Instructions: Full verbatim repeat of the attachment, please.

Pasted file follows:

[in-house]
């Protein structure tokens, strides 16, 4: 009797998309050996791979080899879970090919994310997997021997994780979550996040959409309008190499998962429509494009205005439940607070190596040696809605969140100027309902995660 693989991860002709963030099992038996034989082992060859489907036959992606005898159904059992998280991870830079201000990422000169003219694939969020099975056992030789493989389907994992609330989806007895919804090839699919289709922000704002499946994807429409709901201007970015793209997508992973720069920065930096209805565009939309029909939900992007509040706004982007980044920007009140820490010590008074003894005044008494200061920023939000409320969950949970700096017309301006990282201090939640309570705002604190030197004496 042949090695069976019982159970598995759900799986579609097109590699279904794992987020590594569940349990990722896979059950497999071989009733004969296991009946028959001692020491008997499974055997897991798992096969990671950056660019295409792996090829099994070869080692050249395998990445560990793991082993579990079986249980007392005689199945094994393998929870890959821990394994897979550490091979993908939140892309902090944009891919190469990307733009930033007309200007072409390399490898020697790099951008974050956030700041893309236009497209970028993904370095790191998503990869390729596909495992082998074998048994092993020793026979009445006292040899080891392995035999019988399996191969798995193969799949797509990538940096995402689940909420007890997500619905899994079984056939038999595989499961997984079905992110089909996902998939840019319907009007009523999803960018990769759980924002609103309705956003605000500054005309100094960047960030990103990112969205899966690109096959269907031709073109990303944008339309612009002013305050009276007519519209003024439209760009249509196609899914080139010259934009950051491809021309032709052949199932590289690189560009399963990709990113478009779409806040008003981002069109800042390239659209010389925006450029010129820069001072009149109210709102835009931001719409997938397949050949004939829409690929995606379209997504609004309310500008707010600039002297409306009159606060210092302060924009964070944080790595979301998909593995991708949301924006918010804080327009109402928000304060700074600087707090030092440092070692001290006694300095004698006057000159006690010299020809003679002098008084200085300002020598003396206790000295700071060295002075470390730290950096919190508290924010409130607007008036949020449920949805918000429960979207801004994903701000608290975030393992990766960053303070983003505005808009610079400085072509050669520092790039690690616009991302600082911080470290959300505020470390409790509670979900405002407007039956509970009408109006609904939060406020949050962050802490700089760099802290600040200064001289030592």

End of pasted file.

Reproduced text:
[in-house]
């Protein structure tokens, strides 16, 4: 009797998309050996791979080899879970090919994310997997021997994780979550996040959409309008190499998962429509494009205005439940607070190596040696809605969140100027309902995660 693989991860002709963030099992038996034989082992060859489907036959992606005898159904059992998280991870830079201000990422000169003219694939969020099975056992030789493989389907994992609330989806007895919804090839699919289709922000704002499946994807429409709901201007970015793209997508992973720069920065930096209805565009939309029909939900992007509040706004982007980044920007009140820490010590008074003894005044008494200061920023939000409320969950949970700096017309301006990282201090939640309570705002604190030197004496 042949090695069976019982159970598995759900799986579609097109590699279904794992987020590594569940349990990722896979059950497999071989009733004969296991009946028959001692020491008997499974055997897991798992096969990671950056660019295409792996090829099994070869080692050249395998990445560990793991082993579990079986249980007392005689199945094994393998929870890959821990394994897979550490091979993908939140892309902090944009891919190469990307733009930033007309200007072409390399490898020697790099951008974050956030700041893309236009497209970028993904370095790191998503990869390729596909495992082998074998048994092993020793026979009445006292040899080891392995035999019988399996191969798995193969799949797509990538940096995402689940909420007890997500619905899994079984056939038999595989499961997984079905992110089909996902998939840019319907009007009523999803960018990769759980924002609103309705956003605000500054005309100094960047960030990103990112969205899966690109096959269907031709073109990303944008339309612009002013305050009276007519519209003024439209760009249509196609899914080139010259934009950051491809021309032709052949199932590289690189560009399963990709990113478009779409806040008003981002069109800042390239659209010389925006450029010129820069001072009149109210709102835009931001719409997938397949050949004939829409690929995606379209997504609004309310500008707010600039002297409306009159606060210092302060924009964070944080790595979301998909593995991708949301924006918010804080327009109402928000304060700074600087707090030092440092070692001290006694300095004698006057000159006690010299020809003679002098008084200085300002020598003396206790000295700071060295002075470390730290950096919190508290924010409130607007008036949020449920949805918000429960979207801004994903701000608290975030393992990766960053303070983003505005808009610079400085072509050669520092790039690690616009991302600082911080470290959300505020470390409790509670979900405002407007039956509970009408109006609904939060406020949050962050802490700089760099802290600040200064001289030592």